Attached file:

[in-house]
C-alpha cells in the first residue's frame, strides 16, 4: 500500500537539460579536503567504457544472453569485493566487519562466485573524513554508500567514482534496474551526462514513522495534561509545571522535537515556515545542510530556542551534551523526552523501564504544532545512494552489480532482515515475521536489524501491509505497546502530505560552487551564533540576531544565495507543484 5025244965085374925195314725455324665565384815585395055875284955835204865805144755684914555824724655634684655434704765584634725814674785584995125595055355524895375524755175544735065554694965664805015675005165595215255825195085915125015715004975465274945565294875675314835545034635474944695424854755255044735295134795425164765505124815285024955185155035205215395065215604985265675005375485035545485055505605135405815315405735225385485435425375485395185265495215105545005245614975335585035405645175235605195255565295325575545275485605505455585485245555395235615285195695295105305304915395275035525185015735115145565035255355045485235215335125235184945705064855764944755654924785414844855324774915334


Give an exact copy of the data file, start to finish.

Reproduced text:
[in-house]
C-alpha cells in the first residue's frame, strides 16, 4: 500500500537539460579536503567504457544472453569485493566487519562466485573524513554508500567514482534496474551526462514513522495534561509545571522535537515556515545542510530556542551534551523526552523501564504544532545512494552489480532482515515475521536489524501491509505497546502530505560552487551564533540576531544565495507543484 5025244965085374925195314725455324665565384815585395055875284955835204865805144755684914555824724655634684655434704765584634725814674785584995125595055355524895375524755175544735065554694965664805015675005165595215255825195085915125015715004975465274945565294875675314835545034635474944695424854755255044735295134795425164765505124815285024955185155035205215395065215604985265675005375485035545485055505605135405815315405735225385485435425375485395185265495215105545005245614975335585035405645175235605195255565295325575545275485605505455585485245555395235615285195695295105305304915395275035525185015735115145565035255355045485235215335125235184945705064855764944755654924785414844855324774915334